While modern cloud ERPs like Dynamics are designed for faster, easier implementation than their predecessors, you’re still dealing with a complex system with many moving pieces.
Organizations must realize they’ll be taking on more UAT due to the automatic updates that come standard with D365.
You’ll want to test the new system to find out how it holds up in different situations and use case scenarios.
Ben Bolte, PreSales urges clients to “TEST. Test the day-to-day stuff prior to go-live and ID exceptions to the rules outlined in your documentation. Document all specific circumstances that yield unexpected results.”
Ben also emphasizes that it’s important to include multiple team members/multiple teams. “ We’re not just talking about one or two people, but making sure team members are embedded into every area.”
It’s also important to look toward long-term testing solutions.
Nick DiAngelo recommends that organizations start “developing test scripts for regression testing upgrades early on.”
Carrie Gabris adds that “end-to-end transactional testing is also critical. Make sure you understand “neighbor noise” and the hosting situation required for peak performance.”
In addition to the best practices we just discussed, it’s important to learn about the mistakes that can sabotage your cloud strategy and limit the return on your D365 investment.
Here’s a look at some common Dynamics 365 migration issues we’ve encountered on the job and what you can do to avoid them in the first place.
We see it all the time: clients believe Dynamics 365 cloud is the same as the Dynamics AX or NAV solution they’re currently using. Because D365 is used in many of the same processes/functions, it’s easy to assume the difference boils down to a matter of hosting.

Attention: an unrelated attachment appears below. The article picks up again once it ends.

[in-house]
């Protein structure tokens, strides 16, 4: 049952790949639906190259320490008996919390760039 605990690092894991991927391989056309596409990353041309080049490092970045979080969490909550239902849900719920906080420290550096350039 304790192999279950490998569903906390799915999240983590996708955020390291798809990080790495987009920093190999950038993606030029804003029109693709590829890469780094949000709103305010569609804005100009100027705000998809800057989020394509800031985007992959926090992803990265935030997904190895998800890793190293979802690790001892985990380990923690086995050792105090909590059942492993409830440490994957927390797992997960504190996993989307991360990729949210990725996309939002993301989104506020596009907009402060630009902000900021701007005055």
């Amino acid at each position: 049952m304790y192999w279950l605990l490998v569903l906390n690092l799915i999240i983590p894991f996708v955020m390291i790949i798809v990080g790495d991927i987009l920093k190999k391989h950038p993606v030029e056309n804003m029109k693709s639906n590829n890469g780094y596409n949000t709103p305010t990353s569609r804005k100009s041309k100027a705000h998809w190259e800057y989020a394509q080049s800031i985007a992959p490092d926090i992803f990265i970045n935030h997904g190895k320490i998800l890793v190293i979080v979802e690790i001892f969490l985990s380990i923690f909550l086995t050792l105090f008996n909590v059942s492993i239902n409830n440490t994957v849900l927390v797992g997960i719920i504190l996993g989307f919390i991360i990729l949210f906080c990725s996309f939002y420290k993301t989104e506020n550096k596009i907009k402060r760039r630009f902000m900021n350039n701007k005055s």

While it may not sound like a huge issue, those assumptions can be a major barrier to success.
You might use D365 to handle the same tasks as your on-prem ERP, but new systems always come with new processes designed to help you work smarter and faster.
“Overcoming the expectation that functionality is 100% the same. It’s not. Currently, there’s about a 10% lag in functionality with cloud-based solutions.” – Carrie Gabris, Practice Director, BC Enterprise
Carrie adds, “orgs also tend to struggle with navigating Microsoft Office integrations and understanding updates like new document storage options.”
The problem is, when you don’t understand what D365 can do that your old system can’t, well, you’re missing out on the capabilities with the greatest impact on your business.
Ben Bolte says, “ If you documented a process in your old system, you’ll have an easier time documenting the new one. Mapping old workflows/processes helps you determine where things have changed, so you can avoid running into gaps after the go-live.”
It’s also important to understand that Dynamics 365 operates on a different infrastructure than the on-prem solutions that came before.
Jeff Smith says, “the biggest challenge clients face is understanding the different database access and reporting tool options available for cloud-based applications.”
Lorna Link, BC Practice Director, “Understand you’re moving to a new solution and the products are not the same. That means, you’ll lose some control over the software and systems you’re used to using–access to SQL, for example.”
These differences mean that your team will need to get used to new processes and new ways of working.
Working with a Microsoft partner is one of the best investments you can make in your future success.
The right partner can help with everything from cloud readiness to data migrations and customizations.
But, it’s critical that you understand where your partner fits into the bigger picture.
Sam Miller warns that a lack of clarity around your partner’s role–and the roles of internal stakeholders–is a serious problem that can undermine a project’s success.